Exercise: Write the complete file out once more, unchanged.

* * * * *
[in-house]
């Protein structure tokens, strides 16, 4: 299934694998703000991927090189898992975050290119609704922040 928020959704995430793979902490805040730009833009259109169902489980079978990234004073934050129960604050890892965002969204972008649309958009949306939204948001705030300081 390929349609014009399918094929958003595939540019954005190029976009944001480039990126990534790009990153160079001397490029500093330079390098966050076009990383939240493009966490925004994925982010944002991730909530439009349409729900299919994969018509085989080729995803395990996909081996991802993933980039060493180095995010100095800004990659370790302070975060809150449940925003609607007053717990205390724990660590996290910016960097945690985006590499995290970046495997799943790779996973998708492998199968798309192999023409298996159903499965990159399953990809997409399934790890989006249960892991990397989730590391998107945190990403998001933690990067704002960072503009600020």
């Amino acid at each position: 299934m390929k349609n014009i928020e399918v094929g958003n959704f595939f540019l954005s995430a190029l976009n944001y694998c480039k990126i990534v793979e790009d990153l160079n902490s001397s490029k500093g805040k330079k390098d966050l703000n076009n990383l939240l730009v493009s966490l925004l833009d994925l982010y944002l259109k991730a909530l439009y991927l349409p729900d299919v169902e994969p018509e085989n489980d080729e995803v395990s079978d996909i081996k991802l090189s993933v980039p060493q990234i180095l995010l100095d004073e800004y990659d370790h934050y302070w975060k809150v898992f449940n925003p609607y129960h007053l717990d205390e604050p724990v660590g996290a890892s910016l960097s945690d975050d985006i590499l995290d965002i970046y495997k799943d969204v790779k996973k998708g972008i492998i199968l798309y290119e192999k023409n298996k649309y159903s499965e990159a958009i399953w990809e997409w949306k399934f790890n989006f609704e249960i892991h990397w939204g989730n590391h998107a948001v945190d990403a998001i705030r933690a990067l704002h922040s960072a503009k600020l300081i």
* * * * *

[in-house]
């Protein structure tokens, strides 16, 4: 299934694998703000991927090189898992975050290119609704922040 928020959704995430793979902490805040730009833009259109169902489980079978990234004073934050129960604050890892965002969204972008649309958009949306939204948001705030300081 390929349609014009399918094929958003595939540019954005190029976009944001480039990126990534790009990153160079001397490029500093330079390098966050076009990383939240493009966490925004994925982010944002991730909530439009349409729900299919994969018509085989080729995803395990996909081996991802993933980039060493180095995010100095800004990659370790302070975060809150449940925003609607007053717990205390724990660590996290910016960097945690985006590499995290970046495997799943790779996973998708492998199968798309192999023409298996159903499965990159399953990809997409399934790890989006249960892991990397989730590391998107945190990403998001933690990067704002960072503009600020």
């Amino acid at each position: 299934m390929k349609n014009i928020e399918v094929g958003n959704f595939f540019l954005s995430a190029l976009n944001y694998c480039k990126i990534v793979e790009d990153l160079n902490s001397s490029k500093g805040k330079k390098d966050l703000n076009n990383l939240l730009v493009s966490l925004l833009d994925l982010y944002l259109k991730a909530l439009y991927l349409p729900d299919v169902e994969p018509e085989n489980d080729e995803v395990s079978d996909i081996k991802l090189s993933v980039p060493q990234i180095l995010l100095d004073e800004y990659d370790h934050y302070w975060k809150v898992f449940n925003p609607y129960h007053l717990d205390e604050p724990v660590g996290a890892s910016l960097s945690d975050d985006i590499l995290d965002i970046y495997k799943d969204v790779k996973k998708g972008i492998i199968l798309y290119e192999k023409n298996k649309y159903s499965e990159a958009i399953w990809e997409w949306k399934f790890n989006f609704e249960i892991h990397w939204g989730n590391h998107a948001v945190d990403a998001i705030r933690a990067l704002h922040s960072a503009k600020l300081i």